Our behavior and our attitudes are often derived from the resources we perceive are available to us. If we come to think of our relationships as lacking in some way or riddled with problems, we will become overwhelmed and unmotivated. Research has shown that married couples tend to seek counseling as a last resort—when one or both partners have already considered divorce. It is much more difficult for therapists to help couples find their strengths if one partner already has a foot out the door of their marriage.
We believe saving marriages (and reducing the many problems associated with unhealthy relationships) involves embracing the strengths perspective, but that it must be coupled with a preventative approach. Early detection and prevention are as important in relational problems as they are in health-care and environmental problems. Only after issues have been identified can they be processed. A prevention model catches problems early, before the tendency of focusing on them becomes a pattern in relationships. Prevention involves knowing, and reducing the risk factors, while reinforcing conditions (strengths) that create healthy behaviors.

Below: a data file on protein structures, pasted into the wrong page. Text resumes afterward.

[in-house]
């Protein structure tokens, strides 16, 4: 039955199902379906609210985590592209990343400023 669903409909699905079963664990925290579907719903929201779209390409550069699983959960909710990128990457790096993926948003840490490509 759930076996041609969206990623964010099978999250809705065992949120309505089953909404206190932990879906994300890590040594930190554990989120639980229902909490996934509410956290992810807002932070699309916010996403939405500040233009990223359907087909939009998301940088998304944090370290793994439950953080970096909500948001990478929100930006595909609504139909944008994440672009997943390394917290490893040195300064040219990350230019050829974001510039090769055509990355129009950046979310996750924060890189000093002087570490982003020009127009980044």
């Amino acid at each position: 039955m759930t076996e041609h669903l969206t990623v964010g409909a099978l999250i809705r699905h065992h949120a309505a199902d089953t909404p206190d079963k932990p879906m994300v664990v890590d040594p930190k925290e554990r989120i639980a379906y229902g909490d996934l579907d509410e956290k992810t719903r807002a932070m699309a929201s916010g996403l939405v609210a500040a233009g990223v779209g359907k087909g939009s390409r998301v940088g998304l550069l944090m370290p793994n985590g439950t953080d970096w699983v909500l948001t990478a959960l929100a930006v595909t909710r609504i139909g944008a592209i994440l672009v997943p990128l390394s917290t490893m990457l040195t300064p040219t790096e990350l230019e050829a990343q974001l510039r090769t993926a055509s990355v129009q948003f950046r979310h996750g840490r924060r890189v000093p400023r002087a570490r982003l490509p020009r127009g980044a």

Love is not enough
Instead, what we have in America are unrealistic and unhelpful attitudes and relationship norms. We choose our mates based on initial feels of love, assuming love alone will sustain the life of a relationship. We are not committed to making marriages work, evident by the fact that most divorce occurs not because of intense or recurrent problems such as violence or infidelity, but because the relationship is no longer satisfying. Forgetting that relationships are living, growing entities, we make the mistake of assuming that a great relationship will remain great forever. When it doesn’t we forget that we can play an active and assertive role in the outcome. Sometimes we move onto a new relationship, which is sometimes just leaving one set of problems for a set of different ones.